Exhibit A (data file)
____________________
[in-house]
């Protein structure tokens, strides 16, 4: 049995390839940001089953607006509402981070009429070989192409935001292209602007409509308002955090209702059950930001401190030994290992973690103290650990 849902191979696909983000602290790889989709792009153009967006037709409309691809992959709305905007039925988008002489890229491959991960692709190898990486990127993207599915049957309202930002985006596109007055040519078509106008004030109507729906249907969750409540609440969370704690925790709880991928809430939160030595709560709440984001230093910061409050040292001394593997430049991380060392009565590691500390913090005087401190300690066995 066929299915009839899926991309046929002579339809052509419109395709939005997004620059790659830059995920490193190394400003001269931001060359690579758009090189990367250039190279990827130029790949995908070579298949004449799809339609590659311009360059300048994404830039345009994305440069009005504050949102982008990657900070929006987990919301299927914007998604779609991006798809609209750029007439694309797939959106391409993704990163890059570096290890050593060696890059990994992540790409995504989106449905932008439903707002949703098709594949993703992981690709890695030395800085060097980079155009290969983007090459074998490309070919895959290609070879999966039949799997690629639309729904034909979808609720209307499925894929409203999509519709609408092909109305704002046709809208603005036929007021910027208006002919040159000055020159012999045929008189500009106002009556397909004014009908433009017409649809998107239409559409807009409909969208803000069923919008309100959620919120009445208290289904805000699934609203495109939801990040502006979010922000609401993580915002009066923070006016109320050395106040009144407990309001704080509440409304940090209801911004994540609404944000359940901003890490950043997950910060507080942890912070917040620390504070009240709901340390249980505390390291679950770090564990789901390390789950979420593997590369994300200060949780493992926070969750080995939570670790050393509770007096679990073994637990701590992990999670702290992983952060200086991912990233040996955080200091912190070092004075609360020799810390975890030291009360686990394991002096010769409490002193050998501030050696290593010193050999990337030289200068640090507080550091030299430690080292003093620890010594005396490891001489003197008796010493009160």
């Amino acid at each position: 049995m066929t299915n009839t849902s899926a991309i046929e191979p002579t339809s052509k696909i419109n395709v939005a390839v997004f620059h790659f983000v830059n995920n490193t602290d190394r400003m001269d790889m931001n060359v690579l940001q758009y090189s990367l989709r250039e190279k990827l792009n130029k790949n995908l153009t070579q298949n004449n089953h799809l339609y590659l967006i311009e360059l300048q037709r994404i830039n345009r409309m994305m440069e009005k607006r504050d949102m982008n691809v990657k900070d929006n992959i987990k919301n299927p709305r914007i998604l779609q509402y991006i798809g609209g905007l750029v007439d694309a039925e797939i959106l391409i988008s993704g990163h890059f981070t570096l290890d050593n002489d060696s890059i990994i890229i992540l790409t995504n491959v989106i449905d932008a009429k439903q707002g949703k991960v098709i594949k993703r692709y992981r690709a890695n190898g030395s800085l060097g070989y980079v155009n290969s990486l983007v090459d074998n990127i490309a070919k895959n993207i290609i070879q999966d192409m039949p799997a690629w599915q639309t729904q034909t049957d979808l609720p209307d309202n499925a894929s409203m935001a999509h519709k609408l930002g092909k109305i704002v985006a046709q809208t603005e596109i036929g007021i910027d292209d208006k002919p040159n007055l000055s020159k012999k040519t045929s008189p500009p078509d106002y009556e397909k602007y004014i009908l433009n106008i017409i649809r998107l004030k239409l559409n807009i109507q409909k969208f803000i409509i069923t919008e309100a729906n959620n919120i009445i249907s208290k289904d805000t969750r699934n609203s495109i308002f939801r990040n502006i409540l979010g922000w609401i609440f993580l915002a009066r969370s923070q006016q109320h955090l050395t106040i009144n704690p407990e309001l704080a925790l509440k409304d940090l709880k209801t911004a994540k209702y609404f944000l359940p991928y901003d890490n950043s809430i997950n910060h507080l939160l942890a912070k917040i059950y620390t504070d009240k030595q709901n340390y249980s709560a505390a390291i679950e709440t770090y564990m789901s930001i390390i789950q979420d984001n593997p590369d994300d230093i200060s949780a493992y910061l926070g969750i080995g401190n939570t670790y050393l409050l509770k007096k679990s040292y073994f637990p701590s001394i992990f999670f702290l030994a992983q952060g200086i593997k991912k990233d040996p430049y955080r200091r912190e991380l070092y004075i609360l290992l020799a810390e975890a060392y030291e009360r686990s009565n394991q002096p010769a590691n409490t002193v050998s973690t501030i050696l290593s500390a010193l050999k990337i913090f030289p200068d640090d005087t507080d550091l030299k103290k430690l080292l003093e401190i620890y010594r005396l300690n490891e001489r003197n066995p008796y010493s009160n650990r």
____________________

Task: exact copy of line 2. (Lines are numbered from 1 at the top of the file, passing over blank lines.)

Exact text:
């Protein structure tokens, strides 16, 4: 049995390839940001089953607006509402981070009429070989192409935001292209602007409509308002955090209702059950930001401190030994290992973690103290650990 849902191979696909983000602290790889989709792009153009967006037709409309691809992959709305905007039925988008002489890229491959991960692709190898990486990127993207599915049957309202930002985006596109007055040519078509106008004030109507729906249907969750409540609440969370704690925790709880991928809430939160030595709560709440984001230093910061409050040292001394593997430049991380060392009565590691500390913090005087401190300690066995 066929299915009839899926991309046929002579339809052509419109395709939005997004620059790659830059995920490193190394400003001269931001060359690579758009090189990367250039190279990827130029790949995908070579298949004449799809339609590659311009360059300048994404830039345009994305440069009005504050949102982008990657900070929006987990919301299927914007998604779609991006798809609209750029007439694309797939959106391409993704990163890059570096290890050593060696890059990994992540790409995504989106449905932008439903707002949703098709594949993703992981690709890695030395800085060097980079155009290969983007090459074998490309070919895959290609070879999966039949799997690629639309729904034909979808609720209307499925894929409203999509519709609408092909109305704002046709809208603005036929007021910027208006002919040159000055020159012999045929008189500009106002009556397909004014009908433009017409649809998107239409559409807009409909969208803000069923919008309100959620919120009445208290289904805000699934609203495109939801990040502006979010922000609401993580915002009066923070006016109320050395106040009144407990309001704080509440409304940090209801911004994540609404944000359940901003890490950043997950910060507080942890912070917040620390504070009240709901340390249980505390390291679950770090564990789901390390789950979420593997590369994300200060949780493992926070969750080995939570670790050393509770007096679990073994637990701590992990999670702290992983952060200086991912990233040996955080200091912190070092004075609360020799810390975890030291009360686990394991002096010769409490002193050998501030050696290593010193050999990337030289200068640090507080550091030299430690080292003093620890010594005396490891001489003197008796010493009160």